Getting anything out of him is like pulling teeth, which makes me frustrated. When it comes to doing things together, he'll say he wants to do something, then...nothing. When I push him, he says, "I want to, but it's difficult." Difficult? Well, what does that mean? "I guess difficult means 'impossible.'" Well just say that the first time!

2. Disrespect
I'm sure that this could be a part of communication. I tell him that I like XYZ or would prefer he do XYZ (ex- don't smoke around me), but he does it. I remember one time when I went to eat with him and his high school friend; they sat at the table and promptly lit up. I said something to the effect of, "Do you guys need to smoke here and now?" and his friend goes, "What's wrong with smoking?" And the friend is the son of a doctor and is supposed to be studying to get into medical school!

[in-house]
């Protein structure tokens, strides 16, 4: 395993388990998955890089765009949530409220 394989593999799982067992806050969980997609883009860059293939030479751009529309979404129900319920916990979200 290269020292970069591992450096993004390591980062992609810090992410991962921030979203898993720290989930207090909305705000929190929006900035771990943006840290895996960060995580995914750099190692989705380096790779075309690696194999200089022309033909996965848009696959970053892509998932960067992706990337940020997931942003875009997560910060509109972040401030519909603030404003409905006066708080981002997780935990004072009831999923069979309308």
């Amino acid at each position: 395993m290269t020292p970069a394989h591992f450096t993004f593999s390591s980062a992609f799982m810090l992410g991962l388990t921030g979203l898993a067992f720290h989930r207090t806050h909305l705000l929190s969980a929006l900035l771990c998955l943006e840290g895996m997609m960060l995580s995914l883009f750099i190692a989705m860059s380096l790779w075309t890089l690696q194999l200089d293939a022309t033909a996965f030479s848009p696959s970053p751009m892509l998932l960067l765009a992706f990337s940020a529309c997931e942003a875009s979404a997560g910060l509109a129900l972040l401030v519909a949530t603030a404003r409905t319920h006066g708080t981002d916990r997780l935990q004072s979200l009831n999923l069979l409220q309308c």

If I tell him something is important to me, many times he lets it go in one ear and out the other. 

3. All Talk
You know the saying, "Actions speak louder than words"? That describes my frustration. Unlike what I've read online about Japanese guys who never say, "I love you," my boyfriend loves to say it. He also likes to talk about things he wants to do, places he could go to, but in the end, it's all left on the table. What I've learned is that he'd like to, say, go on vacation with me, but it's difficult; read "impossible", because of some reason. 
While I'd never tell him to put his job in danger, I do expect that we try to make time for each other. I'm pretty busy with my job, but if I knew that we were going to try and go on a trip together, I'd try to save money. But all I hear are wishes and excuses.

4. Competition/Misunderstanding with Family
My boyfriend's given my few tips on dealing with his family. I prefer to go into any unknown situation armed with as much knowledge as possible. Knowledge is power, right? But, my boyfriend's style is, "Ignorance is bliss." And, "It's not a big deal."
His grandmother was annoyed that I didn't wash the stairs. I would have done it...if I knew it was something I should/could do.